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Avoidable Exposures: Consumers

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Home and Garden Pesticides: Q&A

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There are 94 million households in the U.S. and 60 million of them use pesticides every year, according to the U.S. Environmental Protection Agency (EPA). In 1993, consumers spent $1.2 billion dollars to purchase 71 million pounds of home pesticides. With all of this pesticide use, it is not surprising that there have been numerous poisoning incidents.

Many people assume that if a federal agency like the EPA, has approved a pesticide for use, the pesticide must be safe. Pesticide labels are often difficult to read because the print is small and the language may be unclear or complicated. But many pesticides licensed for home use result in chronic exposure. Residues continue to be inhaled and absorbed long after the pesticide application. The very young and the elderly or ill are affected most profoundly by these residues.

Q. Why are children more vulnerable to pesticides?

A. Children have much more skin surface for their size than adults, making them more susceptible to residues. Children have a higher respiratory rate, taking more breaths per unit of time, so they are subject to more severe inhalation exposures. Other routes of pesticides exposure such as swallowing and through the eyes, are more likely to affect children because they are more likely to rub their eyes or put fingers and other objects in their mouths.

Q. What kind of problems are associated with pesticide exposure?

A. There are both short-term, immediate (acute) and long-term (chronic) effects that have been linked with pesticide exposure.

Acute Effects: The acute effects include irritation, contact dermatitis, rashes, blisters, skin bums, corrosive damage to the eyes causing scarring or blindness, mild, moderate and severe systemic poisoning. If you experience acute effects from exposure to pesticides, call a doctor immediately or contact a poison control center.

Chronic Effects: Because you use a pesticide according to the directions and do not notice any acute effects does not mean long-term effects are not occurring. A false sense of security about toxic exposures can result because most home pesticides do not cause immediately observable symptoms. Unfortunately we also know much less about chronic effects of pesticides.

Nervous System Damage
We do know that pesticides can have an impact on the brain and central nervous system. These effects are particularly dangerous for children who have not completed their development. The percentage of people who will develop long-term nervous system problems due to pesticide exposure is not known. Some nervous-system exposure to pesticides include anxiety, difficulty in concentrating, memory deficits, personality changes and more subtle effects.

Reproductive Problems
Reproductive problems linked with pesticide exposure include birth defects, stillbirth, miscarriage, and infertility. The problems for a developing fetus are particularly pronounced during the first trimester of pregnancy. At any point during pregnancy it is best to avoid pesticide exposure. If you suspect that a pesticide exposure may be affected your pregnancy it is best to report this to your doctor.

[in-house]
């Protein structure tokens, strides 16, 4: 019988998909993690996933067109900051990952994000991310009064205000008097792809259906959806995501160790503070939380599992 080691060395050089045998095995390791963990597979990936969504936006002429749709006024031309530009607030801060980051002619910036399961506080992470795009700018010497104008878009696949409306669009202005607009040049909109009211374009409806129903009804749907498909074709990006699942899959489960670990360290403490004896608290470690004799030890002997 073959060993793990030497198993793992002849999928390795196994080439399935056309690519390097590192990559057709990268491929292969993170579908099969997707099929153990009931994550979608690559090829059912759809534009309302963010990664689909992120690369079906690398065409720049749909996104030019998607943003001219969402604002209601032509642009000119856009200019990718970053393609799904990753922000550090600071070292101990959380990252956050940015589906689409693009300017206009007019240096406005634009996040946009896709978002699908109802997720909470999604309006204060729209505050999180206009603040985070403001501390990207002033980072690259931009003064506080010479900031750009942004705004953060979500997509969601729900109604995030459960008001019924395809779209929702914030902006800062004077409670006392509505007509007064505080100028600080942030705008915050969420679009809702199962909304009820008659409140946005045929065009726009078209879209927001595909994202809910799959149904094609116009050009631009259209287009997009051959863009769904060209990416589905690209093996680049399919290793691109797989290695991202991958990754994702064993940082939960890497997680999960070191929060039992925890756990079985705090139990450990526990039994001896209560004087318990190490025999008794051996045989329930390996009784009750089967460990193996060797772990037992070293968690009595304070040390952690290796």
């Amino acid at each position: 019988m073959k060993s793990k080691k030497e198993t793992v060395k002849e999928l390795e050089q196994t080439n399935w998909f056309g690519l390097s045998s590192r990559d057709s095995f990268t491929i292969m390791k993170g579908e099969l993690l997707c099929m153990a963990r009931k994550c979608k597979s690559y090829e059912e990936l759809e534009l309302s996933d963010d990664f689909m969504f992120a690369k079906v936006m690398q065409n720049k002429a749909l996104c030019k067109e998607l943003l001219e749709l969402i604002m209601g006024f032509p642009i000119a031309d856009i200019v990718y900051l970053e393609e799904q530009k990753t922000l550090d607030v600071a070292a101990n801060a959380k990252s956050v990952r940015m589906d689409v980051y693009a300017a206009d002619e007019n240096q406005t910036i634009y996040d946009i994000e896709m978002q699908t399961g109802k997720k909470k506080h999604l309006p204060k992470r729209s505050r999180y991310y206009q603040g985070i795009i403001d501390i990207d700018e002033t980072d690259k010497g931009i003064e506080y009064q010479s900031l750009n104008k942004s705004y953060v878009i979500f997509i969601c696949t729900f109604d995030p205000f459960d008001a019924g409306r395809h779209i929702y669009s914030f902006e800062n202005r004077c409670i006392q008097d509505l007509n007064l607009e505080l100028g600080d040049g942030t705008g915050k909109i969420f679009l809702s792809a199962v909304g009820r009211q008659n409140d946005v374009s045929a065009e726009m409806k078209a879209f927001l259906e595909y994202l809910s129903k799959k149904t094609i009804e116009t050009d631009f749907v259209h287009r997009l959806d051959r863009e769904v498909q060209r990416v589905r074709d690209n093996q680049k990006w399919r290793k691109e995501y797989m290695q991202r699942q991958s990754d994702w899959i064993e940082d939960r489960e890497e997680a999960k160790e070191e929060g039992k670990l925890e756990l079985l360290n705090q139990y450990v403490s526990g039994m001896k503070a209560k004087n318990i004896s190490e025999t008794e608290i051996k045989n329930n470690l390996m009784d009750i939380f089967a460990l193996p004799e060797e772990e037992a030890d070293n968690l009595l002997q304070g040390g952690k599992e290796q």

Pesticides have often been studied for their links to cancer. Populations that are most at risk for pesticide-related cancers include workers with occupational exposure to pesticides, children whose parents have occupational exposure to pesticides, populations living in agricultural areas of heavy pesticide use and children whose parents use pesticides inside and outside of the home. Brain cancer, bone cancer, leukemia, soft-tissue cancers, ovarian cancer and breast cancer have all been linked with various pesticides.

Q. Why do pesticides cause cancer?

A. Many pesticides are xenoestrogens -- compounds that resemble the natural female sex hormone, estrogen. Xenoestrogens are a risk factor for cancer. Pesticides may also be damaging to genetic material, which may result in minor initiation. Pesticides can also promote tumor growth if cancer has already developed or is in early stages of development. Sometimes, tumor promoters like pesticides override the body’s natural means of eliminating sick cells and promote a tumor that would not have grown otherwise.

Q. What are some non-toxic alternatives to pesticides?

A. You do not have to make your home toxic to control household pests. But controlling pests without toxics will require some behavior changes. With pests, like with cancer, you must think in terms of prevention. The following simple strategies can help keep pests from taking up residency with you.

1. Prevent entry by sealing cracks, crevices and holes. Screen vents and windows and use caulking material to seal points of entry.

2. Remove sources of food and water. Don't leave pet food bowls out and take the garbage out daily.

3. A fifty-fifty mix of vinegar and water can be used at entry points to eradicate the scent trail that ants and other pests use to signal their mates. Clean regularly to cut off contact between leader ants and follower ants.

4. Boric acid powder, bait, gel, and paste are good least toxic solutions for use with a comprehensive prevention plan.


Study Feeds Pesticide Debate

Pesticides Pose a Lifelong Threat, New York Times

Samuel S. Epstein, M.D.
Chairman, Cancer Prevention Coalition
c/o University of Illinois at Chicago
School of Public Health, M/C 922
2121 W. Taylor Street
Chicago, IL 60612


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